February 07, 2013


Tchaikovsky: Symphony No. 2; Variations on a Rococo Theme; Andante Cantabile from String Quartet No. 1. Leonard Elschenbroich, cello; Gürzenich-Orchester Köln conducted by Dmitrij Kitajenko. Oehms. $19.99 (SACD).

Richard Eilenberg: Waltzes and Polkas. WDR Rundfunkorchester Köln conducted by Christian Simonis. CPO. $16.99.

Suppé: Overtures and Marches. Royal Scottish National Orchestra conducted by Neeme Järvi. Chandos. $18.99 (SACD).

      The shortest, most folklike and most upbeat of Tchaikovsky’s six symphonies, No. 2, known as the “Little Russian” because of the Ukrainian roots of many of its tunes (Ukraine used to be called “Little Russia”), gets a bang-up performance from the Gürzenich-Orchester Köln under Dmitrij Kitajenko, whose Tchaikovsky cycle (which so far includes Nos. 1, 5, 6 and the Manfred Symphony) is shaping up as one of the best in recent years. Kitajenko paces the symphony beautifully and without the extraneous rubato that many conductors feel obliged to bring to it, with the result that the work flows effortlessly and very pleasantly from movement to movement.  The not-quite-slow second movement is a highlight, its sense of a “march-past” heightened here, and the sonata-cum-variations form of the finale is particularly effective, concluding in a bright burst of upbeat enthusiasm that is scarcely a characteristic of most of Tchaikovsky’s works. The additional material on this very-well-recorded SACD makes a fine contrast with the symphony. Leonard Elschenbroich is a top-notch young cellist, with smooth and even tone throughout (he plays a Matteo Goffriller instrument, which helps) and a lovely sense of proportion in the Variations on a Rococo Theme, whose wistfulness comes through clearly and pleasantly here even as Elschenbroich makes its many performance difficulties seem trivial, if not irrelevant.  The famous slow movement of Tchaikovsky’s first string quartet gives Elschenbroich, backed up by the orchestra, further chances to be emotive and involving, and he takes full advantage of them, treating this lovely Andante Cantabile as an encore from which to extract sighs of audience enjoyment – which it does.

      There are lesser pleasures to be had in the music of Richard Eilenberg, but pleasures nevertheless. Eilenberg (1848-1927) was one of many composers of dance and other light music in the Strauss family style. Some such Strauss imitators evolved their own approach to their music successfully (Hans Christian Lumbye, Carl Michael Ziehrer), but most never really made it out of the Strauss shadow. Eilenberg is one of the also-rans – which does not mean his music is unattractive but that it has little personal stamp upon it. His most-effective pieces, such as Zauberglöckchen, Polka francaise, sound so much like Johann Strauss Jr. as to go beyond homage into imitation. His two best-known works, to the extent that any of his music is well-known, are Die Mühle in Schwarzwald, a pleasant character piece described as an “Idylle,” and Petersburger Schlittenfahrt, a sleigh ride of some verve and enthusiasm that does not, however, quite compete with Leroy Anderson’s.  Both these pieces appear on the new CPO disc featuring the WDR Rundfunkorchester Köln conducted by Christian Simonis (Cologne has a plethora of wonderful orchestras and fine conductors). Along with them are a series of examples of salon music – Eilenberg never denied that that was what he wrote – of which In der Waldschmiede (with its “anvils” reminiscent of those in Josef Strauss’ Feuerfest!) is a highlight, along with several tuneful marches, a very pleasant Mandolinen-Serenade (with violins standing in for mandolins and actually sounding like them), and a particularly lovely waltz called Unter Italien’s blauem Himmel (which really does sound like a tribute to Italy’s lovely blue skies). This CD, which is enthusiastically played and very well recorded, gets a (+++) rating because much of its music is, frankly, second-rate – but enough of it is lovely and sweetly-flowing to make the disc worthwhile for occasional listening, or as background music.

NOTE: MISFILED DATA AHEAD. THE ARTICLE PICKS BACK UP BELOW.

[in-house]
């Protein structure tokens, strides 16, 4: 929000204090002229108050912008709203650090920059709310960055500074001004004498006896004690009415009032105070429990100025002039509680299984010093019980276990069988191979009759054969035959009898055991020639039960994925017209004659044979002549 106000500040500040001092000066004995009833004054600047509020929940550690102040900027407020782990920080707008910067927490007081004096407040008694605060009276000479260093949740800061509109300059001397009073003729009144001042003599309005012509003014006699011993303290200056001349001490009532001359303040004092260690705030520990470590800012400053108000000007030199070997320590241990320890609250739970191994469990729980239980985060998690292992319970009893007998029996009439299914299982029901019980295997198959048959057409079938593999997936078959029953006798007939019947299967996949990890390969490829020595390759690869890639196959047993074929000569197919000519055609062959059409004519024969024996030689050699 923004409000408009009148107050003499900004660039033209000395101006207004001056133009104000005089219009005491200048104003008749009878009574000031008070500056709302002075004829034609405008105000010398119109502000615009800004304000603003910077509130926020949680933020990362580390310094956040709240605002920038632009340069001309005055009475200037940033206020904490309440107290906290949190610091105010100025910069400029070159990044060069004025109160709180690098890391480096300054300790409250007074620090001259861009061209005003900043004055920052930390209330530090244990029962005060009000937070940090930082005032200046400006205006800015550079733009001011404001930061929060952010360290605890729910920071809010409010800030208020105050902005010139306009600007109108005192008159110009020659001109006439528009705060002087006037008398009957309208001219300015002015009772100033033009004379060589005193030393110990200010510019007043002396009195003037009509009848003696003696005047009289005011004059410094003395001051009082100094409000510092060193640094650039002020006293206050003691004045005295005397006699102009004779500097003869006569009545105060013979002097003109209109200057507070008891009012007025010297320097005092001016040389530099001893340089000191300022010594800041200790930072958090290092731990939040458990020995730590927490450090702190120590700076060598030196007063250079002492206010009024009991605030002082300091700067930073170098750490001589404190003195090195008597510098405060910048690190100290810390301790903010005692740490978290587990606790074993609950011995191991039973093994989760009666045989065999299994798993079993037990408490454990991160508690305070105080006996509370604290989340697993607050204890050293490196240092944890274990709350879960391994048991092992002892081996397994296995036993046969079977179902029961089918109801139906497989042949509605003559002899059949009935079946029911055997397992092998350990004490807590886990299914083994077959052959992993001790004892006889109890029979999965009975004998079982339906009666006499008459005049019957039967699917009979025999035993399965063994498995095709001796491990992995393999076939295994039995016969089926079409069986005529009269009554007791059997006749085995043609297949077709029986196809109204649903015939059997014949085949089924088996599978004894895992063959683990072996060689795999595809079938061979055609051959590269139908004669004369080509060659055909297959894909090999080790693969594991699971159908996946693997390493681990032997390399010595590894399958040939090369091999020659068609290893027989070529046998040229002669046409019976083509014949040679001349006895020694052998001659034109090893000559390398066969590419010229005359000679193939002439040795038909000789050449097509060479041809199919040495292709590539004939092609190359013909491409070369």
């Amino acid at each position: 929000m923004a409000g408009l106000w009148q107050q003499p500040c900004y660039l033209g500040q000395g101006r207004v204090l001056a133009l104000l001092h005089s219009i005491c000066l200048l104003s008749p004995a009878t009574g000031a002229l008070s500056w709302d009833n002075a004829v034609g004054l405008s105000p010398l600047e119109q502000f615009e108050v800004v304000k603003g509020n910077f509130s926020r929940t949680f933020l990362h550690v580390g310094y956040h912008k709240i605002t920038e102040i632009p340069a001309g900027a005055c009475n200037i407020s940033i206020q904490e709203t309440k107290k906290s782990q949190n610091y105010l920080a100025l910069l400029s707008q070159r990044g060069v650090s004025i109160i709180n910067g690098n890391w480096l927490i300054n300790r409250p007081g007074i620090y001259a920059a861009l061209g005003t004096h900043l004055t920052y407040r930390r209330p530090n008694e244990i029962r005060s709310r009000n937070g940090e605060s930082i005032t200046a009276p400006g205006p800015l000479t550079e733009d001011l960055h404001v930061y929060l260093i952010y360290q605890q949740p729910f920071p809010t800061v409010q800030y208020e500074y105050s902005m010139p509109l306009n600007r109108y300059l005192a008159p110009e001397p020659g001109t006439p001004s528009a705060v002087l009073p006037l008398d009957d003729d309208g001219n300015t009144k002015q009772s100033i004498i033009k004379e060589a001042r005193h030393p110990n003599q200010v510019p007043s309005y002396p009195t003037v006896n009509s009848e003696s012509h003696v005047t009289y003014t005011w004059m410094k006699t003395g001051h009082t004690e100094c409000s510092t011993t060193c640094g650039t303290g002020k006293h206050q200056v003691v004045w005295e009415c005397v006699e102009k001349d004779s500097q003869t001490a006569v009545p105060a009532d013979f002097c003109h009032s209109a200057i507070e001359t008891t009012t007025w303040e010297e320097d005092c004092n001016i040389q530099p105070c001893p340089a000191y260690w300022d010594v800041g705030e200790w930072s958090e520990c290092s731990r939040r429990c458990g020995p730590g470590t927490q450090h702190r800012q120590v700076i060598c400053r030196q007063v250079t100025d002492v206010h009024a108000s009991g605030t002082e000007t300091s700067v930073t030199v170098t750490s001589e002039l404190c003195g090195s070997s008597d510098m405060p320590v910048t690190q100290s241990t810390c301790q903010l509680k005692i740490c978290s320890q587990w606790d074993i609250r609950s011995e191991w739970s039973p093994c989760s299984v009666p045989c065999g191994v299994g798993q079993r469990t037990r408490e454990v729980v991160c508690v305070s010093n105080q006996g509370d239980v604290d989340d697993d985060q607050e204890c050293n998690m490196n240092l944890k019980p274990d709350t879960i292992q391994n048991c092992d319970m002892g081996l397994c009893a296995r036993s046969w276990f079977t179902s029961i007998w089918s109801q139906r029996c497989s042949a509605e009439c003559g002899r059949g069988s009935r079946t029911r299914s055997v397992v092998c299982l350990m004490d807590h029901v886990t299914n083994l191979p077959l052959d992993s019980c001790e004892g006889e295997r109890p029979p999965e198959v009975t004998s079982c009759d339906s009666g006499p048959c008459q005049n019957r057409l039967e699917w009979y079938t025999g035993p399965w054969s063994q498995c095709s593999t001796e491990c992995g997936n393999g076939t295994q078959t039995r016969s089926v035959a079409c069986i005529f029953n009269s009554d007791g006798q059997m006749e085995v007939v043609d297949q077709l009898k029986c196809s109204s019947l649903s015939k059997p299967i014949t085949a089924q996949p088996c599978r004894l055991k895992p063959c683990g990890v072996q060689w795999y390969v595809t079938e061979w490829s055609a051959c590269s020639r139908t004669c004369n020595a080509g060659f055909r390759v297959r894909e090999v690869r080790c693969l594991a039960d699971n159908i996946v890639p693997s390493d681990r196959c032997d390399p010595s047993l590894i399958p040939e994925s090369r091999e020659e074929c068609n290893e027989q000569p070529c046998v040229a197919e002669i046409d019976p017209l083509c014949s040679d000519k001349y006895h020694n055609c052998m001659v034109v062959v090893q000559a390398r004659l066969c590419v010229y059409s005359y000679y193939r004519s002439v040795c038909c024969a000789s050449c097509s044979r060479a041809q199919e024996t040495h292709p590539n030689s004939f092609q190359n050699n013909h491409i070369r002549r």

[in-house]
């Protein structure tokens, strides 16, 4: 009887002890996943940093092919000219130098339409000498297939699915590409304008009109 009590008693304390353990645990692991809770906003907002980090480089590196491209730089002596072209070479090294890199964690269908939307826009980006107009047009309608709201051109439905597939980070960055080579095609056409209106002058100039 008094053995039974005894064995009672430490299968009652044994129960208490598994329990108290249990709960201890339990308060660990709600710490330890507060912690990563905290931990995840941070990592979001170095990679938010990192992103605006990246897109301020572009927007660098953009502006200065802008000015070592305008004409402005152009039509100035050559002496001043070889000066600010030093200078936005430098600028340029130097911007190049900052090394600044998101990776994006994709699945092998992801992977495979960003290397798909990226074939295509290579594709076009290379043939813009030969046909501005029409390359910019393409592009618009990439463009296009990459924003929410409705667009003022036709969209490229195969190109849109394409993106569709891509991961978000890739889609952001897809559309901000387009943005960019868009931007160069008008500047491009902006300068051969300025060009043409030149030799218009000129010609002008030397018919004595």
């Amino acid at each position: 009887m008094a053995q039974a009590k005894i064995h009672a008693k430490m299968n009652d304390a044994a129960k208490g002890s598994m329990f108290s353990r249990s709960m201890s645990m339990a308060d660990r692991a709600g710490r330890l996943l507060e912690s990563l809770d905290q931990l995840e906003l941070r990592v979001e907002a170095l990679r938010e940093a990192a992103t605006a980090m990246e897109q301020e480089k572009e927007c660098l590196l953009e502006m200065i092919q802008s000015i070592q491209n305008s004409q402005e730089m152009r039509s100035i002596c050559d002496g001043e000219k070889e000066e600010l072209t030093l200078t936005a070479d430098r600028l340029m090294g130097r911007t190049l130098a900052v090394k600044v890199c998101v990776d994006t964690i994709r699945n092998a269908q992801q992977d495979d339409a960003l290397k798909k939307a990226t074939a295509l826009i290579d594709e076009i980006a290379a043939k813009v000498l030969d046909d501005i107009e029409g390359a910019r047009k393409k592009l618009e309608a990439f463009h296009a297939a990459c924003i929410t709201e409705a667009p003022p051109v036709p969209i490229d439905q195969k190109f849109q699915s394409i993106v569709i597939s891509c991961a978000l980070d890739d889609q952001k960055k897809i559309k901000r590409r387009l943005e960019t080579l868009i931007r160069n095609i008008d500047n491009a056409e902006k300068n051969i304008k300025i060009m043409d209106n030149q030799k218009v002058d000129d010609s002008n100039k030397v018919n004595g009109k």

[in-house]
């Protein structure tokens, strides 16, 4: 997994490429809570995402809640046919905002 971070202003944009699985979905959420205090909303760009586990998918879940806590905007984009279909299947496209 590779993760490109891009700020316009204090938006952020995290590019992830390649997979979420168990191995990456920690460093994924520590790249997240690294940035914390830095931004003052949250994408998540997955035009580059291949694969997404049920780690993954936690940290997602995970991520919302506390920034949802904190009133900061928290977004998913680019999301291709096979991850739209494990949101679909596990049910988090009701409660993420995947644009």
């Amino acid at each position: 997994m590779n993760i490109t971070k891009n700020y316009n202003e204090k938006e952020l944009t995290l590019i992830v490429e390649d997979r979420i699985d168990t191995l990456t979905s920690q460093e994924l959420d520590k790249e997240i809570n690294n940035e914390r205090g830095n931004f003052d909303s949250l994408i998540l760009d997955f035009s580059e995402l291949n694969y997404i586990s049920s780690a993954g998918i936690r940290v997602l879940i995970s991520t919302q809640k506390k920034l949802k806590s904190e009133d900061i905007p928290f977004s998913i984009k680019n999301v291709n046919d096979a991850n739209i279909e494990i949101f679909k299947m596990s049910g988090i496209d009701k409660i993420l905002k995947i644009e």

The light music of Franz von Suppé is of considerably higher quality, but the new SACD conducted by Neeme Järvi also gets a (+++) rating, not because of the quality of the music itself but because Järvi drives the pieces so frantically and refuses to let them breathe. Suppé was not all frenetic themes and headlong rushes to conclusions: he wrote beautiful waltzes and effective marches, and some of his overtures (both the well-known ones and those less often performed) are constructed with skill and a fine sense of contrast. Järvi offers little of that and minimal nuance, constantly driving the Royal Scottish National Orchestra to speeds at which the musicians sometimes can barely keep up. There is no respite here, not in the famous Light Cavalry, Boccaccio, Pique Dame, Poet and Peasant or Beautiful Galatea overtures and little in Morning, Noon and Night in Vienna. It is very pleasant to hear these light-music chestnuts balanced by less-known Suppé pieces, including Boccaccio-Marsch, Humoristische Variationen (which uses the same student song as in Brahms’ Academic Festival Overture, although less effectively), Marziale nach Motiven aus der Operette “Fatinitza,” Juanita-Marsch, the overtures to Isabella and Das Modell, and the brief and particularly effective Über Berg, über Thal.  And certainly the disc offers a generous helping of Suppé, nearly 80 minutes’ worth. But Järvi’s unwillingness to allow the music any expansiveness is a disappointment and an ongoing distraction from the works’ tunefulness.  “Light classics” need not be “speedily performed classics,” but Järvi seems blissfully unaware of this, giving the impression that he cannot wait to get through one piece and move on to the next. Still, at least a modicum of Suppé’s tunefulness and skill in producing effective miniatures based on themes from his stage works comes through here, and the inclusion of less-often-heard pieces makes it possible to recommend the SACD as a way to experience music beyond the “Suppé standards” that are often the only works by him that audiences get to hear. The result is a bright, very-well-recorded disc that does not fully do justice to the composer but that contains enough charming elements to make listening to it a pleasure, if not an unalloyed one.